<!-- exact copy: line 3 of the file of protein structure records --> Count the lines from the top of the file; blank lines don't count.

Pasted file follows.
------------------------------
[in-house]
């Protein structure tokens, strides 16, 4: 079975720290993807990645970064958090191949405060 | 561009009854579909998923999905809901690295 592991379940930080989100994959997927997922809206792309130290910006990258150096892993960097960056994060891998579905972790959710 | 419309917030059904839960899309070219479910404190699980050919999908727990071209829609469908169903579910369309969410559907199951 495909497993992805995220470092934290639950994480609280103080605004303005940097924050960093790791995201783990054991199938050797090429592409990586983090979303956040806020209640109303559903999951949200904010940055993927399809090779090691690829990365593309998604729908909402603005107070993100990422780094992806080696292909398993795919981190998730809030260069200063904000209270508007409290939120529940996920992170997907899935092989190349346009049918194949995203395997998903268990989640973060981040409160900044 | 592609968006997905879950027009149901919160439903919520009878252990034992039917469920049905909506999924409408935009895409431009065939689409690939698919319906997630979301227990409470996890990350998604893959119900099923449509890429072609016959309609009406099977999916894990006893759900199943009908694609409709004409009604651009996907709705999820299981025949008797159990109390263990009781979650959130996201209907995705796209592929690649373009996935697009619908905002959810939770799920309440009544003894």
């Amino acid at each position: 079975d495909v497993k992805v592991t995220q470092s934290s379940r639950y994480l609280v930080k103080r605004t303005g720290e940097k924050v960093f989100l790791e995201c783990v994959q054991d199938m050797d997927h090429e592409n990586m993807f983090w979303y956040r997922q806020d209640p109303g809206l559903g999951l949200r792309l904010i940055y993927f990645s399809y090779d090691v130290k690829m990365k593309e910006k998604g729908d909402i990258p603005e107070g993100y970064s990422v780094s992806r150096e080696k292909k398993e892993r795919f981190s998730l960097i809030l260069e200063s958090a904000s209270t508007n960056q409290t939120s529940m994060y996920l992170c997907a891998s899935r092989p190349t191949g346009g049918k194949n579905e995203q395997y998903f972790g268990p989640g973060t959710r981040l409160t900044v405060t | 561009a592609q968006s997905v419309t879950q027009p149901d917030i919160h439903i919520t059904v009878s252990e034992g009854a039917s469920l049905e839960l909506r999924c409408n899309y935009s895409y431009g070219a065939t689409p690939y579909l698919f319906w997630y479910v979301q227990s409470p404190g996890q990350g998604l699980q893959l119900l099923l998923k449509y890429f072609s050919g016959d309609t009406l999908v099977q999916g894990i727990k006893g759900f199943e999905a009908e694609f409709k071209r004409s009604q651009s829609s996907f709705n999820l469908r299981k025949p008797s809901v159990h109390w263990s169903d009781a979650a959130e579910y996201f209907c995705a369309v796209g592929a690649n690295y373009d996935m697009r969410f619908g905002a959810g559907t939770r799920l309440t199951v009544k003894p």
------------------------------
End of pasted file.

């Amino acid at each position: 079975d495909v497993k992805v592991t995220q470092s934290s379940r639950y994480l609280v930080k103080r605004t303005g720290e940097k924050v960093f989100l790791e995201c783990v994959q054991d199938m050797d997927h090429e592409n990586m993807f983090w979303y956040r997922q806020d209640p109303g809206l559903g999951l949200r792309l904010i940055y993927f990645s399809y090779d090691v130290k690829m990365k593309e910006k998604g729908d909402i990258p603005e107070g993100y970064s990422v780094s992806r150096e080696k292909k398993e892993r795919f981190s998730l960097i809030l260069e200063s958090a904000s209270t508007n960056q409290t939120s529940m994060y996920l992170c997907a891998s899935r092989p190349t191949g346009g049918k194949n579905e995203q395997y998903f972790g268990p989640g973060t959710r981040l409160t900044v405060t | 561009a592609q968006s997905v419309t879950q027009p149901d917030i919160h439903i919520t059904v009878s252990e034992g009854a039917s469920l049905e839960l909506r999924c409408n899309y935009s895409y431009g070219a065939t689409p690939y579909l698919f319906w997630y479910v979301q227990s409470p404190g996890q990350g998604l699980q893959l119900l099923l998923k449509y890429f072609s050919g016959d309609t009406l999908v099977q999916g894990i727990k006893g759900f199943e999905a009908e694609f409709k071209r004409s009604q651009s829609s996907f709705n999820l469908r299981k025949p008797s809901v159990h109390w263990s169903d009781a979650a959130e579910y996201f209907c995705a369309v796209g592929a690649n690295y373009d996935m697009r969410f619908g905002a959810g559907t939770r799920l309440t199951v009544k003894p």